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Posts Tagged ‘mexico auto exports’

Auto Production Numbers on the Rise in Mexico

New plants and upgrades now online upping production capacity.

by on Nov.08, 2016

Daimler AG's Dieter Zetsche, left, and Renault-Nissan's Carlos Ghosn shake hands after announcing plans to build luxury cars in a plant in Mexico.

Auto production in Mexico is poised to grow by 8.4% in 2017 as new and upgraded manufacturing plants increase the number vehicles they build for export, according to a new report from BMI, the research arm of Fitch Group, which specializes in the analysis and evaluation of financial information.

“For 2017, we maintain a bullish outlook on the Mexican autos industry, particularly light vehicle manufacturing, despite our forecasts of a decline in total light vehicle demand in the US and Canada,” the report noted.

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The report predicts fan 8.4% rise in Mexican light vehicle production, including a 7.4% increase in passenger car output and a 9.8% rise in light commercial vehicle production, which includes sport-utility vehicle output. (more…)

New Audi Plant Rises Out of the Mexican Dust

German luxury maker takes a $1.3 billion risk with next Q5.

by on May.22, 2014

The next-generation Audi Q5 will be produced at the maker's new Mexican assembly plant.

A steady stream of trucks roars across the parched field kicking up swirls of dust. The new Audi assembly complex is quite literally rising out of the high plains desert, an hour outside of the city of Puebla, the maker pouring another 19 feet of soil atop the two square miles of barren land it is has acquired for the project.

Audi is the latest in a fast-growing line-up of manufacturers to invest in Mexico, the maker drawn to the country for both its low labor costs and, perhaps more importantly, the numerous free trade agreements the Mexican government has negotiated.

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That will make it easy to use the new, $800 million plant as the sole source for the maker’s next-generation Q5 sport-utility vehicle. Indeed, Audi has already laid out plans to double the factory and shift even more production there from Germany.

“This marks the point at which we will build more cars outside Germany than at home,” notes Klaus-Peter Koerner, who will manage production at the facility when it opens in mid-2016.


Automakers Migrating South of the Border

Mexico serving as major global production and export base.

by on Oct.21, 2013

Workers in Puebla gathered to celebrate the launch of production of the latest VW Beetle, one of many new models going South of the Border.

Despite the ongoing recovery of the U.S. market, manufacturers have been extremely reluctant to boost capacity, adding third shifts where absolutely necessary and avoiding, if at all possible, the need to invest in new assembly plants.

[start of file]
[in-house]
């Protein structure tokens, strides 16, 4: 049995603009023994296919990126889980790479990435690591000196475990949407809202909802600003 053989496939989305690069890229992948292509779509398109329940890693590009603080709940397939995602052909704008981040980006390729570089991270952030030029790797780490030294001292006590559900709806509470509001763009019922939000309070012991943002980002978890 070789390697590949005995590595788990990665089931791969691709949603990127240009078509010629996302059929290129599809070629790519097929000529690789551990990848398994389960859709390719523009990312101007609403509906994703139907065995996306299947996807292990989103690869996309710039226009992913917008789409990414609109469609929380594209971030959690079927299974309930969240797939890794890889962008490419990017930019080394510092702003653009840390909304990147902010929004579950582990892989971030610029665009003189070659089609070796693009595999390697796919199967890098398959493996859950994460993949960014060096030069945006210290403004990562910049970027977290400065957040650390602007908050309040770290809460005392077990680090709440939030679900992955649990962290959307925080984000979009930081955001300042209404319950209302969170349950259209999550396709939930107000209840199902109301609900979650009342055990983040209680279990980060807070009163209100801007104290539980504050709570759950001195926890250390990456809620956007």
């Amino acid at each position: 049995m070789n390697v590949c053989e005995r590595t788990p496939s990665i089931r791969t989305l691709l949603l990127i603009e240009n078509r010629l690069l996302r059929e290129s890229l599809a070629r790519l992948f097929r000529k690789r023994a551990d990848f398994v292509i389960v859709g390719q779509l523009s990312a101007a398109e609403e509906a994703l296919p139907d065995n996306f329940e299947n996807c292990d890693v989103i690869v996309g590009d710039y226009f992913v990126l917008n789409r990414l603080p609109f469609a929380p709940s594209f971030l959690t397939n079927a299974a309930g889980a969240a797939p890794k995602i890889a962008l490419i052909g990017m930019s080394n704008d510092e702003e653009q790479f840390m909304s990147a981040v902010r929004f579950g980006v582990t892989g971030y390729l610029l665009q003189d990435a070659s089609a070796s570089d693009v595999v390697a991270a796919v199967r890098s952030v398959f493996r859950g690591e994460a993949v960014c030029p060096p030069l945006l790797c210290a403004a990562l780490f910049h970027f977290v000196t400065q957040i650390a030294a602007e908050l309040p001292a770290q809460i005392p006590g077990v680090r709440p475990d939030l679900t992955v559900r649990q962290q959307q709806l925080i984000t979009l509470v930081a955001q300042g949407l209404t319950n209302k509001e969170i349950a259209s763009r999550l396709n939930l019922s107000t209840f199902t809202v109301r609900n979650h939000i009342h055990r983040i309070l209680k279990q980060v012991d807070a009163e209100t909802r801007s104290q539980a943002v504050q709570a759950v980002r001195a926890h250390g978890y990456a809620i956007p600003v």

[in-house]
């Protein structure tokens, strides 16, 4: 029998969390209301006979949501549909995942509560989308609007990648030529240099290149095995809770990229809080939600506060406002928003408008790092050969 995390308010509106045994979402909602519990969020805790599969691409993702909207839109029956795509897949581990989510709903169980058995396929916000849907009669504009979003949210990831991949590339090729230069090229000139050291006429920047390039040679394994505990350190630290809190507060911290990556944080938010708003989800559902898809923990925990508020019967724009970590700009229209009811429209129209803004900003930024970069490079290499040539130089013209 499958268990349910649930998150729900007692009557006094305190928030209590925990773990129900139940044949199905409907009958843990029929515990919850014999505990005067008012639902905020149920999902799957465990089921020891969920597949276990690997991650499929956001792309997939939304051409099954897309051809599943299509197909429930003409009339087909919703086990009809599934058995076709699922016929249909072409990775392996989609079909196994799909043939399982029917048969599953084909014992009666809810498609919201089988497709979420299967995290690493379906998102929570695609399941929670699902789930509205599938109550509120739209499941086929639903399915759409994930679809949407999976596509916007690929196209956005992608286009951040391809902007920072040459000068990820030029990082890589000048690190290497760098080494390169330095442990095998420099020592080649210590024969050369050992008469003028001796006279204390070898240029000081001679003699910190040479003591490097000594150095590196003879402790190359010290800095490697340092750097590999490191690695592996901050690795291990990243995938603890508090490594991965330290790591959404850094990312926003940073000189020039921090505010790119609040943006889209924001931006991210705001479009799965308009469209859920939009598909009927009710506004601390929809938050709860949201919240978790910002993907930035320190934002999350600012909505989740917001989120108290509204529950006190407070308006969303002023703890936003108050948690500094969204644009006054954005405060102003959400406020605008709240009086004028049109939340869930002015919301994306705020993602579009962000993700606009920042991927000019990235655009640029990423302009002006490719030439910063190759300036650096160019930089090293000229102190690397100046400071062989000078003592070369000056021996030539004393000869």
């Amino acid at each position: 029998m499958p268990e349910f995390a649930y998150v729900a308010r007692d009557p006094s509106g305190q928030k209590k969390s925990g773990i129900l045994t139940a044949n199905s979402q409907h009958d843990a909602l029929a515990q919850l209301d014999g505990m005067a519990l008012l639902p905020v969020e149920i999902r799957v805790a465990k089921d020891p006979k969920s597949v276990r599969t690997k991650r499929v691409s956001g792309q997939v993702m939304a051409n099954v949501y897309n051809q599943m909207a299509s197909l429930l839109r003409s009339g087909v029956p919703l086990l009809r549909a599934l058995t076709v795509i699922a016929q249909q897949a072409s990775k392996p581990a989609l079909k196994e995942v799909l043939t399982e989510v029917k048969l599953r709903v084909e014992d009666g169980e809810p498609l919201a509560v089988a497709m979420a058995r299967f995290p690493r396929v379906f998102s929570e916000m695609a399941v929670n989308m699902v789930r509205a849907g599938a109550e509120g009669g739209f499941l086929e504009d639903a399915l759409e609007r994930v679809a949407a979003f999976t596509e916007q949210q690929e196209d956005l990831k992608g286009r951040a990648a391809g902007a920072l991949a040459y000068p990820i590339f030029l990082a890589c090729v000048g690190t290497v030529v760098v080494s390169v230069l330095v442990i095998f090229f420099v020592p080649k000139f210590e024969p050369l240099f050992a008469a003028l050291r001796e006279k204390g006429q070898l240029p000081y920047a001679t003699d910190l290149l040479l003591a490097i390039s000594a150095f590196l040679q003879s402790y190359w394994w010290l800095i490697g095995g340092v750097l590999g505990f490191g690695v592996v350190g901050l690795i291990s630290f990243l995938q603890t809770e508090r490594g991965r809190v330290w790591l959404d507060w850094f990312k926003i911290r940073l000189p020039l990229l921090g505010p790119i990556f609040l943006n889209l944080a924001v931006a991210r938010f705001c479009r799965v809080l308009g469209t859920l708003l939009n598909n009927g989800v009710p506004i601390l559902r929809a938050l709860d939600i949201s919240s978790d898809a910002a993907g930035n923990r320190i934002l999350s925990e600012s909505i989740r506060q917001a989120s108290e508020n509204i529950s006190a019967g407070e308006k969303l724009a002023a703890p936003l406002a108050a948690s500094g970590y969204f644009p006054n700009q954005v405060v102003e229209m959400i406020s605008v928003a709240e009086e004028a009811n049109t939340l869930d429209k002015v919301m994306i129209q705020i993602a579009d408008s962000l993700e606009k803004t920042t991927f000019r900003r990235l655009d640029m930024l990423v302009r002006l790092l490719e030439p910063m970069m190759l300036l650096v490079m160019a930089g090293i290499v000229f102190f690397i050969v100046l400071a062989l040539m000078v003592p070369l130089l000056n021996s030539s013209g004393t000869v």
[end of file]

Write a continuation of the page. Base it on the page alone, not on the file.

It’s an entirely different matter South of the Border.  In the months to come, a wide range of automotive manufacturers, including Nissan, Audi and Honda, plan to launch production at all-new plants designed to not only feed rising demand in Mexico itself but which will serve as a major export base for markets around the world.

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The boom in Mexican production is meant to take advantage not only of an abundant supply of relatively low cost labor, but also the fact that Mexico has negotiated more free trade agreements than almost any other country in the world.


Mexico Auto Output to Jump 38% in 3 Years

Low wages, good location offset concerns about the ongoing drug war.

by on Aug.30, 2012

Workers in Puebla gathered to celebrate the launch of production of the latest VW Beetle.

While Mazda may have abandoned its decades-old joint venture with Ford, transferring production of the Mazda6 sedan back to Japan, the maker isn’t walking away from North American production entirely.

By mid-decade, the Japanese maker plans to open a new factory in Mexico to produce smaller products like the Mazda3.  And it isn’t alone.  Honda, Audi and Nissan are among the growing list of automotive manufacturers who have announced big plans for Mexican plants.  Mercedes-Benz is also expected to add an assembly line South of the Border to complement the factory it currently operates in Alabama.

It’s all expected to add up to a whopping 38% jump in automotive production in Mexico over the next three years – an additional 1 million vehicles, according to the head of that nation’s investment promotions agency.

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“Other companies are exploring the possibility of opening facilities in Mexico,” Carlos Guzman, president of ProMexico, told the Bloomberg News Service. “We expect a very good period of five to seven years in Mexico in terms of growing (automotive) exports.”